Peer-Reviewed Journal Details
Mandatory Fields
Carroll, C., McKnight, L. & O'Malley Keighran, MP.
2016
Unknown
International Journal Of Language & Communication Disorders
''Just wait then and see what he does’': A speech act analysis of healthcare professionals’ interaction coaching with parents of children with Autism Spectrum Disorders
In Press
()
Optional Fields
healthcare professionals, autism spectrum disorders, parent training programme, speech act analysis, indirect and direct speech acts, interaction coaching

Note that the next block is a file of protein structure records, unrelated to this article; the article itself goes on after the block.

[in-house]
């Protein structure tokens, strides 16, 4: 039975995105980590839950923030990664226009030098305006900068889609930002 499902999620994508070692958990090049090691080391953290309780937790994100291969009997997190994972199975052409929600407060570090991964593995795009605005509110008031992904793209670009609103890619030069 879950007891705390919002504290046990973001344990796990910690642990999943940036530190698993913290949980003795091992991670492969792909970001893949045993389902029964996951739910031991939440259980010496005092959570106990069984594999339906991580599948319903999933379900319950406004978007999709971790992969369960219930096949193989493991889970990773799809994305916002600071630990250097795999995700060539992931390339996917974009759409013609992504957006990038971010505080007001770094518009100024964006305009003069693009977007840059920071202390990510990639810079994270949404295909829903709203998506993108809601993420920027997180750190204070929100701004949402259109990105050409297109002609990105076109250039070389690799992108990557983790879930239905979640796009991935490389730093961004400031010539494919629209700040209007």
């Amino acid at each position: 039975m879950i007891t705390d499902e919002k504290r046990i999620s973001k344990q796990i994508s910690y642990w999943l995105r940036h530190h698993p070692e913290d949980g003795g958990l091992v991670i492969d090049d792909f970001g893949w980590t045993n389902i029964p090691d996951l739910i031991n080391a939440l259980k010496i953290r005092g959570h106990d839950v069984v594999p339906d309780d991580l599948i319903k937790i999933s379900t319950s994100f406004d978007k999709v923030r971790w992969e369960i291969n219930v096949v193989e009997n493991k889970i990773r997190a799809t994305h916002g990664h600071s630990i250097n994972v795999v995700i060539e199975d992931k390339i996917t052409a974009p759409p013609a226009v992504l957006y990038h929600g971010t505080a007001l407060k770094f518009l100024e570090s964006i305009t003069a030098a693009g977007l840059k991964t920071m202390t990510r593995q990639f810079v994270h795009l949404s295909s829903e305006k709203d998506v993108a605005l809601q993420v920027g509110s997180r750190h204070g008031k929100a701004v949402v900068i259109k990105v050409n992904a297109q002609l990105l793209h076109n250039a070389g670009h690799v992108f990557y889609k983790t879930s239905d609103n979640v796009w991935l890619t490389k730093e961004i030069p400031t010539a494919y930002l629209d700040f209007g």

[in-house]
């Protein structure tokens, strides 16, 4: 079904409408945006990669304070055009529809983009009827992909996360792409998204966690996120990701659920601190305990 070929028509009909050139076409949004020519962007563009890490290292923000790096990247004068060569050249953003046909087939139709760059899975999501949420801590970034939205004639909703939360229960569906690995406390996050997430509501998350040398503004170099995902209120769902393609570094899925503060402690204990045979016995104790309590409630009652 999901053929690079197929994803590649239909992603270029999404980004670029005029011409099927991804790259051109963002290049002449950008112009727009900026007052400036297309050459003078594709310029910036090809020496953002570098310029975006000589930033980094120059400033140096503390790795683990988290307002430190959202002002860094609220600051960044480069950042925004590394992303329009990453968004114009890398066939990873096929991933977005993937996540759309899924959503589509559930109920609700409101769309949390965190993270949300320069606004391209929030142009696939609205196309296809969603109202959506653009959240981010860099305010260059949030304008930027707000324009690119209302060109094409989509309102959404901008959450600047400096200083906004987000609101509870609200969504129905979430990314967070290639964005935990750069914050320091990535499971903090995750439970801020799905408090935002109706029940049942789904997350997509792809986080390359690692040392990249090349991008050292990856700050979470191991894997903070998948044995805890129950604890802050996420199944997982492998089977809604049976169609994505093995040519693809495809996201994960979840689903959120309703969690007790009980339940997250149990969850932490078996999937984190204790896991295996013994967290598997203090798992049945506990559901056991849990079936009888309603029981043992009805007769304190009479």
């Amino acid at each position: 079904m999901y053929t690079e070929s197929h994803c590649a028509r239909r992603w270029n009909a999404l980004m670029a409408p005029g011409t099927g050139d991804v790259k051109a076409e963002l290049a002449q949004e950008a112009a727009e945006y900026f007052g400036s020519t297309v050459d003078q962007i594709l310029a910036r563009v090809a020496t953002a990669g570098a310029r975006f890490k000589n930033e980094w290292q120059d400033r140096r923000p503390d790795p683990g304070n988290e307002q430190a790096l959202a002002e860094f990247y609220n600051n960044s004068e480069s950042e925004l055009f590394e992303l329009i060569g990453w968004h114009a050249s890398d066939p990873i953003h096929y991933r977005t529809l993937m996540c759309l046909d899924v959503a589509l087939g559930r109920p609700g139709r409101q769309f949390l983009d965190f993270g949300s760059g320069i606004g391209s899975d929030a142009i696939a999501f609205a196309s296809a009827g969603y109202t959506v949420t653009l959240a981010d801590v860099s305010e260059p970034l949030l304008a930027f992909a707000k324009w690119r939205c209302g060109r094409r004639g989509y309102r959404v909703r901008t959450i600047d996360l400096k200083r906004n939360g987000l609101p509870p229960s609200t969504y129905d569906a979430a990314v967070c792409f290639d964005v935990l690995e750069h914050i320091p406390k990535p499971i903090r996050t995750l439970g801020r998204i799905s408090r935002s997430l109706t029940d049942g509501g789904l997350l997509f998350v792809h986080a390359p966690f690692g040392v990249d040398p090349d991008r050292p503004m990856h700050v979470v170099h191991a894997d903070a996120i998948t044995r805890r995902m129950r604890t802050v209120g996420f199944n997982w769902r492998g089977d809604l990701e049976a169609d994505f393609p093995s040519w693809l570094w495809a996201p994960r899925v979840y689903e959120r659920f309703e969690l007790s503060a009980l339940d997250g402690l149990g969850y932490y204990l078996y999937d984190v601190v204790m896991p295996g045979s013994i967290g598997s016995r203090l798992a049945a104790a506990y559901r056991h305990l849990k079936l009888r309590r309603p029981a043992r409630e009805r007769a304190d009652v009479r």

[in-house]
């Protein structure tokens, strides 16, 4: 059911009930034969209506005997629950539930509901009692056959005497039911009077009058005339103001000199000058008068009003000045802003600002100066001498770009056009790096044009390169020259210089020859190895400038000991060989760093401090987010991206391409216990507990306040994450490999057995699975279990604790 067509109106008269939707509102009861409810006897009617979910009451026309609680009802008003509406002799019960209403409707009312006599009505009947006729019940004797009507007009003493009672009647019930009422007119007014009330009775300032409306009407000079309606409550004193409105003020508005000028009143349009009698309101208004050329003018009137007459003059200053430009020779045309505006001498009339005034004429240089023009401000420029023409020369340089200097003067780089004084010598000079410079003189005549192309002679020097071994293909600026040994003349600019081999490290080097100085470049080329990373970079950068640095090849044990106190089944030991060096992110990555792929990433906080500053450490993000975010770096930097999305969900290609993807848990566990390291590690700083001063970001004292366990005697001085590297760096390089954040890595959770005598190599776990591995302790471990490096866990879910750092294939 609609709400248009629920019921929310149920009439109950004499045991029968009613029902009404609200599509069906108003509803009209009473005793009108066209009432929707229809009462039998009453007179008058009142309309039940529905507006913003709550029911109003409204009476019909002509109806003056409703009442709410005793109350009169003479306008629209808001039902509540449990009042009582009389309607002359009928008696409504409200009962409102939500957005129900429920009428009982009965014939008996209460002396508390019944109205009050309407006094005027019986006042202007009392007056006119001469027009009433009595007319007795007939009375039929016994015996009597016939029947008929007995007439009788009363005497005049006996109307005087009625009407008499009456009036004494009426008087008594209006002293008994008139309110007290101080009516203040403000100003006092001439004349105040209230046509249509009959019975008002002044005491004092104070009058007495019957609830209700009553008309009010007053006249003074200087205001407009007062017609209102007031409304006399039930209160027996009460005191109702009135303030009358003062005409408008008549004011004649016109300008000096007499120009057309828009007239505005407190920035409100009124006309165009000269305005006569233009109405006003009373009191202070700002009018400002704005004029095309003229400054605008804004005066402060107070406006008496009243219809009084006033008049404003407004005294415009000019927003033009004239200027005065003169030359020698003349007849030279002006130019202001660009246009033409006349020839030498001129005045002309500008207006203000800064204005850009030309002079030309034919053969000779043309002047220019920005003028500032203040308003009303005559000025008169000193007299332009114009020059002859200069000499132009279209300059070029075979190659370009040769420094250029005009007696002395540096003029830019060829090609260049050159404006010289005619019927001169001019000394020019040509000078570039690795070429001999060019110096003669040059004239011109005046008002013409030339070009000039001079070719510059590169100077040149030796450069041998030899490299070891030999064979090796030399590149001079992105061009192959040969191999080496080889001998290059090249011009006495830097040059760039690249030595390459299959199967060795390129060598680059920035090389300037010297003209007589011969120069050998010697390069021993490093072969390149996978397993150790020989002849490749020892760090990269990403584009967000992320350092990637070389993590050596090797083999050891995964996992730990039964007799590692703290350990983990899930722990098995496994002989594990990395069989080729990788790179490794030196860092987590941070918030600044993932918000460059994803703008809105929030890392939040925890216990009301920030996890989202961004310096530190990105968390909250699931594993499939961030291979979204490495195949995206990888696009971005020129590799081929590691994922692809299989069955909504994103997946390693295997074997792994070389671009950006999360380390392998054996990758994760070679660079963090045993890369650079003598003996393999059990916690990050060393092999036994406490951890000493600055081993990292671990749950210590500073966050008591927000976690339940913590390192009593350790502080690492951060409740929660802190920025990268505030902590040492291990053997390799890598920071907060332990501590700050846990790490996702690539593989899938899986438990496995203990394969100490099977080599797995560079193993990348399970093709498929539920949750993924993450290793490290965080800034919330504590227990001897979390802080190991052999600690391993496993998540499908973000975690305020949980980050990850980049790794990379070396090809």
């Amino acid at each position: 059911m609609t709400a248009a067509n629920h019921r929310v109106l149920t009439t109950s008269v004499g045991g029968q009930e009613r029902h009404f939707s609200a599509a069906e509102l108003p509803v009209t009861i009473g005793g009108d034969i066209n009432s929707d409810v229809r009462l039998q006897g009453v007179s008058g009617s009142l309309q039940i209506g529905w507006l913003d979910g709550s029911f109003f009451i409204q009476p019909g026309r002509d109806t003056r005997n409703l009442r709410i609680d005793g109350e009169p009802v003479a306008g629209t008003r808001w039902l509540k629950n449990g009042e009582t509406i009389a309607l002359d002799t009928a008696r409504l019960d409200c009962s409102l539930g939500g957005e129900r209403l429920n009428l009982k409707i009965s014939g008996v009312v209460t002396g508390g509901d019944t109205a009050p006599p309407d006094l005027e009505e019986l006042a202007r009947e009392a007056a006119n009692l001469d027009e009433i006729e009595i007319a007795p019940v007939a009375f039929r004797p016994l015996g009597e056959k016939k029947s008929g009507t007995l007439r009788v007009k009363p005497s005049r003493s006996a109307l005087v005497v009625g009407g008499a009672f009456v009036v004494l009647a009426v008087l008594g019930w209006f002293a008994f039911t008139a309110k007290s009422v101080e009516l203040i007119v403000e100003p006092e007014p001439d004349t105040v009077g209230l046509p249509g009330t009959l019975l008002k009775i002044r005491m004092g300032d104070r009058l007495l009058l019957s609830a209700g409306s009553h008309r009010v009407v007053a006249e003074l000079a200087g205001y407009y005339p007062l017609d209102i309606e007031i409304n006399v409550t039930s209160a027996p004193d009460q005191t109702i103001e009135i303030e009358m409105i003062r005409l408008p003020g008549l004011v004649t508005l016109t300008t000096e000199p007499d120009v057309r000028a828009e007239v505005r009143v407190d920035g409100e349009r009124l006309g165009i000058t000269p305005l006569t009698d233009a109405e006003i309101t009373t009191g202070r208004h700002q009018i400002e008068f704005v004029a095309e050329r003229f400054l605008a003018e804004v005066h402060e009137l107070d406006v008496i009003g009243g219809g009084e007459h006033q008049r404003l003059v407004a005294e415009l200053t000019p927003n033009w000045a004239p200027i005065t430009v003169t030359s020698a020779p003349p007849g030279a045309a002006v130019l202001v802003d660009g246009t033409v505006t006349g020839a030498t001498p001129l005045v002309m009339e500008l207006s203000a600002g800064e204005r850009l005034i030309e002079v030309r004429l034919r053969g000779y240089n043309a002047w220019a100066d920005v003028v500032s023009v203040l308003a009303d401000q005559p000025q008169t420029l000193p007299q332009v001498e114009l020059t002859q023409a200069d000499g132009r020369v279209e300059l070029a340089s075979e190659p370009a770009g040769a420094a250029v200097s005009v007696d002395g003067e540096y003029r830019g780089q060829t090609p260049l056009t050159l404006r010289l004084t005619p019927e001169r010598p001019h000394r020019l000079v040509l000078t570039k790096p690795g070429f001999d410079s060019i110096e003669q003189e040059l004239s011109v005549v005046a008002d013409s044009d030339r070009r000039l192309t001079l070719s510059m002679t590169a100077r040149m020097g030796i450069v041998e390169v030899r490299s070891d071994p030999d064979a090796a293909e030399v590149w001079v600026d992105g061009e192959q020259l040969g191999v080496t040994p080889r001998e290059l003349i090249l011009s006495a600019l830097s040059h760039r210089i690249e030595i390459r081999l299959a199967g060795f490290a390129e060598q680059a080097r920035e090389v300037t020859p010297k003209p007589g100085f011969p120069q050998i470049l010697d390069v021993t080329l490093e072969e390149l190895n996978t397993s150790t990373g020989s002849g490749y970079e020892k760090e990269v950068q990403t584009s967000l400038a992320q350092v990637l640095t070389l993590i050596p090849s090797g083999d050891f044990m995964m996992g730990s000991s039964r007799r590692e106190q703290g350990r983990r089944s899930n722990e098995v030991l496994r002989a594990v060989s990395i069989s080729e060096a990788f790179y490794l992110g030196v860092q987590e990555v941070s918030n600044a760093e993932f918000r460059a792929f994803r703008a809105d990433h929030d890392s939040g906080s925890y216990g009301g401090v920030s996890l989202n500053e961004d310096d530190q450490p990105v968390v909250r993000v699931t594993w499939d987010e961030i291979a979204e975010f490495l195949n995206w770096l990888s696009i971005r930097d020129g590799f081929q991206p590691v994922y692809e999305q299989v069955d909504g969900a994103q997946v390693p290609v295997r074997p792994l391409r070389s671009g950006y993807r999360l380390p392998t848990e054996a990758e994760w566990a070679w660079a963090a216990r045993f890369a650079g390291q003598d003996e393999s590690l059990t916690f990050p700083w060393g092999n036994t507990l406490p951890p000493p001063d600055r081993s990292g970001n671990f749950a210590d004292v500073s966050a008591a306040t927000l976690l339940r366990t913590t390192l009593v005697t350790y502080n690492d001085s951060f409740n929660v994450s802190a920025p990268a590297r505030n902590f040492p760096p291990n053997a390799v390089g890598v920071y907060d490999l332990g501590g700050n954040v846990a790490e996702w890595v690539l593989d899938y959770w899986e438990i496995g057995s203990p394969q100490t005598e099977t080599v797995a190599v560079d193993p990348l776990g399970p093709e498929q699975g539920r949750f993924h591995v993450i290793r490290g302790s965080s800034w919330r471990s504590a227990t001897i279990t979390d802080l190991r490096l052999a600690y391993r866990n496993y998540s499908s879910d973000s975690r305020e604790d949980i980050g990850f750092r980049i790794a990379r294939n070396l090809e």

Background: There is evidence indicating that parent training programmes including interaction coaching of parents of children with ASD can increase parental responsiveness, promote language development and social interaction skills in children with ASD. However, there is a lack of research exploring precisely how healthcare professionals use language in interaction coaching. Aims: To identify the speech acts of healthcare professionals during individual video-recorded interaction coaching sessions of a Hanen-influenced parent training programme with parents of children with ASD. Methods and Procedures: This retrospective study used speech act analysis. Healthcare professional participants included two speech-language therapists [SLTs] and one occupational therapist [OT]. Sixteen videos were transcribed and a speech act analysis was conducted to identify the form and functions of the language used by the healthcare professionals. Descriptive statistics provided frequencies and percentages for the different speech acts used across the sixteen videos. Outcomes and Results: Six types of speech acts used by the healthcare professionals during coaching sessions were identified. These speech acts were, in order of frequency: instructing, modelling, suggesting, commanding, commending, and affirming. The healthcare professionals were found to tailor their interaction coaching to the learning needs of the parents. A pattern was observed in which more direct speech acts were used in instances where indirect speech acts did not achieve the intended response. Conclusions and Implications: The study provides an insight into the nature of interaction coaching provided by healthcare professionals during a parent training programme. The study identifies the types of language used during interaction coaching. It also highlights additional important aspects of interaction coaching such as the ability of healthcare professionals to adjust the directness of the coaching in order to achieve the intended parental response to the child’s interaction. The findings of the study may be used to increase the awareness of healthcare professionals about the types of speech acts used during interaction coaching as well as the manner in which coaching sessions are conducted.
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